Sunday, September 28, 2008

Coats of arms of "fictional" characters... Tarzan, James Bond, Lord Peter Wimsey... and Doc Savage?






Here is Tarzan's coat of arms drawn to Philip José Farmer's specifications by Bjo Trimble. The arms appeared in Phil's "The Arms of Tarzan." first published in Burroughs Bulletin No. 22, Summer 1971. (Reprinted online with permission at the Wold Newton Universe website, as well as in MYTHS FOR THE MODERN AGE: PHILIP JOSÉ FARMER’S WOLD NEWTON UNIVERSE and PEARLS FROM PEORIA.











Next we have James Bond's arms, scanned from the back cover of the original hardback edition of Raymond Benson's THE JAMES BOND BEDSIDE COMPANION.














Here are the Wimsey arms, from the cover of C.W. Scott-Giles The Wimsey Family (the "Dorothy L. Sayers" across the top is obviously not part of the arms, but I wanted to present the color cover rather than the b&w illustration from the book's interior).






















In Doc Savage: His Apocalyptic Life, Philip José Farmer described the described the coat of arms of the Clarke Wildman family (Doc Savage's family):

"ARMS—Argent, a fesse chequy gules and azure, in chief an alchemical pelican between two fleams, in base a demisavage holding on his sinister shoulder a club. Crest—A demihuntsman proper winding a horn gules. Mottoes—Free for a Blast; Inicissimus Maleficorum.

The lower* motto means: The Greatest Enemy of Evildoers, a very appropriate motto for Doc Savage."

* The British paperback edition of DS:HAL (Panther, 1975) says “lower,” while the U.S. paperbacks (Bantam, 1975; Playboy, 1981) say “latter.” Both are contextually correct in this case.

I'd bet a lot of Wold Newton and Doc Savage fans might be interested in seeing an actual illustration of Doc Savage's coat of arms. What does everyone think?

7 comments:

Arthur C. Sippo MD, MPH said...

Interested? I'd give my eye teeth (okay my WISDOM teeth) for a copy of the Savage Coat of Arms.

What fools we were! We should have commissioned this for this year since it is the 75th Anniversary of the first Doc Savage Publication.


Win, do you have any idea how we could get one of these made? Is this Bjo Trimble fellow still around?

Art Sippo

Win Scott Eckert said...

Hey Art,

Bjo Trimble is actually a woman, she's the one who wrote the classic STAR TREK CONCORDANCE back in the mid-'70s. (http://en.wikipedia.org/wiki/Bjo_Trimble)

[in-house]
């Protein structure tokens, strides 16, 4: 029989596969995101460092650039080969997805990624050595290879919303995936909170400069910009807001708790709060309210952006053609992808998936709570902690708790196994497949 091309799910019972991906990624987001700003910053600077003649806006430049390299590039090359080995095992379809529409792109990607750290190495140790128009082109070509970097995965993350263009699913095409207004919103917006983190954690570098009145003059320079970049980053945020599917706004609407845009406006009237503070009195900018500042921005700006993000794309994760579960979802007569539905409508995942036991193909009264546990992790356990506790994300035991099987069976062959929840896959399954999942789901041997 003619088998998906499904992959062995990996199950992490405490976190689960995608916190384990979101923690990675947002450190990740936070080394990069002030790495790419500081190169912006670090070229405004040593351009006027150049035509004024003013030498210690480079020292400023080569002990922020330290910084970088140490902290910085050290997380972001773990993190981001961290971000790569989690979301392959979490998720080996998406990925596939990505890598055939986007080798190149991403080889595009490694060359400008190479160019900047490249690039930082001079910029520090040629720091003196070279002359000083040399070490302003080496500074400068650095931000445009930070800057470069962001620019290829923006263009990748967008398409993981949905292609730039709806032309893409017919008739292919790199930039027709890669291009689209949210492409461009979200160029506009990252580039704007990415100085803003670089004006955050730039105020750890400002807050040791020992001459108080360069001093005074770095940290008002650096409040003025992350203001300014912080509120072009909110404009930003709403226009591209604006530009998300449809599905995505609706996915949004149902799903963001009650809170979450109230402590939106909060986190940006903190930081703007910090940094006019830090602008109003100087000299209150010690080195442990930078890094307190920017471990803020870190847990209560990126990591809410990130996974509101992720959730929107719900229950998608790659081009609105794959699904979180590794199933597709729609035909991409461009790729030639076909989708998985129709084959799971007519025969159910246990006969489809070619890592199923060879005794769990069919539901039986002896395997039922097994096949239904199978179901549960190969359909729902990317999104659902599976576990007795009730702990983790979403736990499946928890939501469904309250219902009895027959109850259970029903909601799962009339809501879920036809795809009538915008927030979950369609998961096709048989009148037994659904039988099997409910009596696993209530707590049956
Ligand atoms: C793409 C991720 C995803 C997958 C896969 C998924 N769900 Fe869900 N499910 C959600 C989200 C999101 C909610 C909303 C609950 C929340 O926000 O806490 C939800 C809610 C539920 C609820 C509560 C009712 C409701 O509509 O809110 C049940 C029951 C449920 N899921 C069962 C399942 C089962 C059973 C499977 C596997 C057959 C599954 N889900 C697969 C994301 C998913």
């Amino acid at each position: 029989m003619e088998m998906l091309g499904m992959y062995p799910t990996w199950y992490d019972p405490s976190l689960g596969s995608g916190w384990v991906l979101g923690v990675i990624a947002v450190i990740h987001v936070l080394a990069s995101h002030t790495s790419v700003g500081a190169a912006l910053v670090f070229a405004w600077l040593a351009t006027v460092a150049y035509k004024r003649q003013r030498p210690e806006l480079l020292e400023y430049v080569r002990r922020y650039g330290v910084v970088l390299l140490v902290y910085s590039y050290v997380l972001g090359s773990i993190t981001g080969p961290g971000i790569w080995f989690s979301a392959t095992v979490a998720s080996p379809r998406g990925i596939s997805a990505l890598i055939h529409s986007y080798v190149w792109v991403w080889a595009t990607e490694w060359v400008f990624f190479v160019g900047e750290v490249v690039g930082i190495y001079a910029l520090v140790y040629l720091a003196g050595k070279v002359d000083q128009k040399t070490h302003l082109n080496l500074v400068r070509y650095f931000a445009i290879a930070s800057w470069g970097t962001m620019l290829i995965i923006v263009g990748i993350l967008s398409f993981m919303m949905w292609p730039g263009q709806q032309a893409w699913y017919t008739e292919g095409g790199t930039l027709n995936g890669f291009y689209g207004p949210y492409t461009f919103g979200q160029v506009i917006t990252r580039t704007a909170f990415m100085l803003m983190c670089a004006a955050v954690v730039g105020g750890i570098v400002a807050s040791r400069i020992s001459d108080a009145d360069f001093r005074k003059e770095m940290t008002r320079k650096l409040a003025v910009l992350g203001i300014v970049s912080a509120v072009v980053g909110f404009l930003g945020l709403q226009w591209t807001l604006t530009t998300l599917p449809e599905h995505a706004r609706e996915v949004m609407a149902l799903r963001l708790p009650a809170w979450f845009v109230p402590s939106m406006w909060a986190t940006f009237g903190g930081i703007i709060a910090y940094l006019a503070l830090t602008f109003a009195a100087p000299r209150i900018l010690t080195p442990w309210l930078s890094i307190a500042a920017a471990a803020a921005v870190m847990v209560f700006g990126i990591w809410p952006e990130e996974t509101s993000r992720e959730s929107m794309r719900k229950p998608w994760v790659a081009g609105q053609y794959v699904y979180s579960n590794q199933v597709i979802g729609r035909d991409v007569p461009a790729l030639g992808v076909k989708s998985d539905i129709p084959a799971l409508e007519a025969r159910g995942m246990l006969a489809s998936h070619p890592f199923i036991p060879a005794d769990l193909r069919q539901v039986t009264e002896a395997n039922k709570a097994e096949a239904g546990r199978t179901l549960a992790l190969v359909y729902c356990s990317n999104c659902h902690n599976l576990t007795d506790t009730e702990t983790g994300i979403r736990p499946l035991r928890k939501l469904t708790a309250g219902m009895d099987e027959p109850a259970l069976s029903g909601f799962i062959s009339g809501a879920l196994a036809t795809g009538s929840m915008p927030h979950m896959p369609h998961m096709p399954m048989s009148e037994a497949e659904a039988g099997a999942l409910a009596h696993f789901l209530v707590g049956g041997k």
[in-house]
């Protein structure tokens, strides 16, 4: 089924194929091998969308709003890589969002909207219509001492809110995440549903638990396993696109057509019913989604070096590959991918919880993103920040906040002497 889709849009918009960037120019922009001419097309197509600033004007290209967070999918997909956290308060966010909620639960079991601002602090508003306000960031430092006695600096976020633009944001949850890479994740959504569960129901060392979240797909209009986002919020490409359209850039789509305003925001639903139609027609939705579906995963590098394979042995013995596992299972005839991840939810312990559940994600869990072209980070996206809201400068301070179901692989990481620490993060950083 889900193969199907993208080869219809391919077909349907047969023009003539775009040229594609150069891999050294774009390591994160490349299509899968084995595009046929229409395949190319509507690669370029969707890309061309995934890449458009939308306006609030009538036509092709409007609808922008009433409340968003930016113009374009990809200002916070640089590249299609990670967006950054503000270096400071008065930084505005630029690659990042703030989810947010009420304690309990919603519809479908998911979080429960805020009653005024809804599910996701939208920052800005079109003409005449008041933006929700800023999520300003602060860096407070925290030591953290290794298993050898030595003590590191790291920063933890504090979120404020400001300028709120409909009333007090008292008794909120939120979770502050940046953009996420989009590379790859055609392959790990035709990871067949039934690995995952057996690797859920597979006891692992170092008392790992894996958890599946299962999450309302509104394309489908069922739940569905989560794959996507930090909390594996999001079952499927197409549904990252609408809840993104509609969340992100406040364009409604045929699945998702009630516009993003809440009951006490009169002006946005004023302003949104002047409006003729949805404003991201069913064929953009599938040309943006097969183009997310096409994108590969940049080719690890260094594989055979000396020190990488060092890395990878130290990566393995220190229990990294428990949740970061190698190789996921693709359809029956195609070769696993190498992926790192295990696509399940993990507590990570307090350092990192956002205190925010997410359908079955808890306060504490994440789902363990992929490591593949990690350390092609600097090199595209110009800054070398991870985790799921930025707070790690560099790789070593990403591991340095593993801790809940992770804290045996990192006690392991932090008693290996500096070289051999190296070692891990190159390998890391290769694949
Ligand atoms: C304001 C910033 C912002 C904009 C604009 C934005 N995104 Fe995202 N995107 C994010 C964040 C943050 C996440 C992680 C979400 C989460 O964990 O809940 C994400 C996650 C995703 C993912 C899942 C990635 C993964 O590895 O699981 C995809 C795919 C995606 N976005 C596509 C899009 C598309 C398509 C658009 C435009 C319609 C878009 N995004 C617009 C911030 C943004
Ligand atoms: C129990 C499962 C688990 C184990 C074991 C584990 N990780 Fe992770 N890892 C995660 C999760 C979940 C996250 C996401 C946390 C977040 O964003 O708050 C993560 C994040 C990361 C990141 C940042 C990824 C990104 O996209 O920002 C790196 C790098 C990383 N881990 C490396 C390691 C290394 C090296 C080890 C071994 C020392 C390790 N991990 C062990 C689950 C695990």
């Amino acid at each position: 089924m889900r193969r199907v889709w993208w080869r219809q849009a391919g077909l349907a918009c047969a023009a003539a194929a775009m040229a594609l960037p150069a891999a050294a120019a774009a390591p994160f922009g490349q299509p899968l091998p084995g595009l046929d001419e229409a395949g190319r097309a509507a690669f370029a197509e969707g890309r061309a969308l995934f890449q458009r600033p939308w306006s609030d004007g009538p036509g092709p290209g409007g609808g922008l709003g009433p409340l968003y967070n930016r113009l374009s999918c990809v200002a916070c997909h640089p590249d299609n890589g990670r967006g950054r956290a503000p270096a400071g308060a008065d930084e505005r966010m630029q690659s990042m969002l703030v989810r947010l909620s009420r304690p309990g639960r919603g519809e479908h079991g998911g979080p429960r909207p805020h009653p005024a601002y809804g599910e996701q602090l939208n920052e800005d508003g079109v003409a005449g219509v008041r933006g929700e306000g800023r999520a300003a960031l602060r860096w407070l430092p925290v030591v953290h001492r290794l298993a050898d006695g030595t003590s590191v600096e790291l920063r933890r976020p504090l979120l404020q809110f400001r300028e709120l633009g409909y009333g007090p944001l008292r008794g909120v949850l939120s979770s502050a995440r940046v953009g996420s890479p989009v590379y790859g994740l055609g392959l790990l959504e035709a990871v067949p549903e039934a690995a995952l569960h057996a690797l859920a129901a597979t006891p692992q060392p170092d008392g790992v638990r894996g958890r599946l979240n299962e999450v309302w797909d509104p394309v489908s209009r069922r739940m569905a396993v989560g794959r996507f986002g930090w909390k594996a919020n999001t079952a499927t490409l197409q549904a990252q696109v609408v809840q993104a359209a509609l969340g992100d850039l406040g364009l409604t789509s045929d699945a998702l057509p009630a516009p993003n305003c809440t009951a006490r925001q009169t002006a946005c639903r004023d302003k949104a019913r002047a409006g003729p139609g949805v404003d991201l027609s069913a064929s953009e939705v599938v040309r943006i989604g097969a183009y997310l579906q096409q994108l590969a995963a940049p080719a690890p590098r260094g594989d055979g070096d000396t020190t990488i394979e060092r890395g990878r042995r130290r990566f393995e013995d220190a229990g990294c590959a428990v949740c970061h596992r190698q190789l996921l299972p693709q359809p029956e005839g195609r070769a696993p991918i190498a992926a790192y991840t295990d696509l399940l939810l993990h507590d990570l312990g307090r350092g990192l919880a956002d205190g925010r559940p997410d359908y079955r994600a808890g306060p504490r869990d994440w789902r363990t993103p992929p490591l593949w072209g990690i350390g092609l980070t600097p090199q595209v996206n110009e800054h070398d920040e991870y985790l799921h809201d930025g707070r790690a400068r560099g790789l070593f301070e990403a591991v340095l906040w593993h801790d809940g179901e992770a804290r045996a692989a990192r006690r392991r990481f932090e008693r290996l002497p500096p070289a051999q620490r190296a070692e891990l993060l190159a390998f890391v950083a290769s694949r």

Anyway, I have a really good feeling about maybe getting a Savage coat of arms out in time for the 75th anniversary. Let me check with a couple artist pals of mine!

Stay tuned...

-Win

Art said...

It would be cool to have Doc's coat of arms.
By the way, did you know the Blakiana sight references "Evil at Penberly House" in their site.

Win Scott Eckert said...

Yeah, Mark Hodder over at Blakiana was kind enough to list my short story prequel to EVIL IN PEMBERLEY HNOUSE, "The Shades of Pemberley," since it features Sexton Blake as the protagonist. :-)

Arthur C. Sippo MD, MPH said...

That is terrific news, Win. please keep us posted.

You know, Cafe Press stuff with the Greystoke or Savage Crests might prove quite popular. So would posters. But of course, there is the whole copyright thing. Just a thought.

I thought that Bjo Trimble name was familiar. I actually have a copy of that Concordance.

Keep us posted on progress, Win.

Art Sippo

Win Scott Eckert said...

Art, will do. And good idea with Cafe Press -- I'd love to have the arms on coffee mugs!

Andreas said...

I don't know from which strange edition the Wimsey coat of arms comes from, but its colours are wrong. The coat of arms should be "sable, three mice courant argent". Sable means "black" in heraldry, but here the shield is blue. I own an older (?) copy of that delightful book, and it has the right colors on its cover.

See http://www.sayers.org.uk/press/wimseyfamily.jpg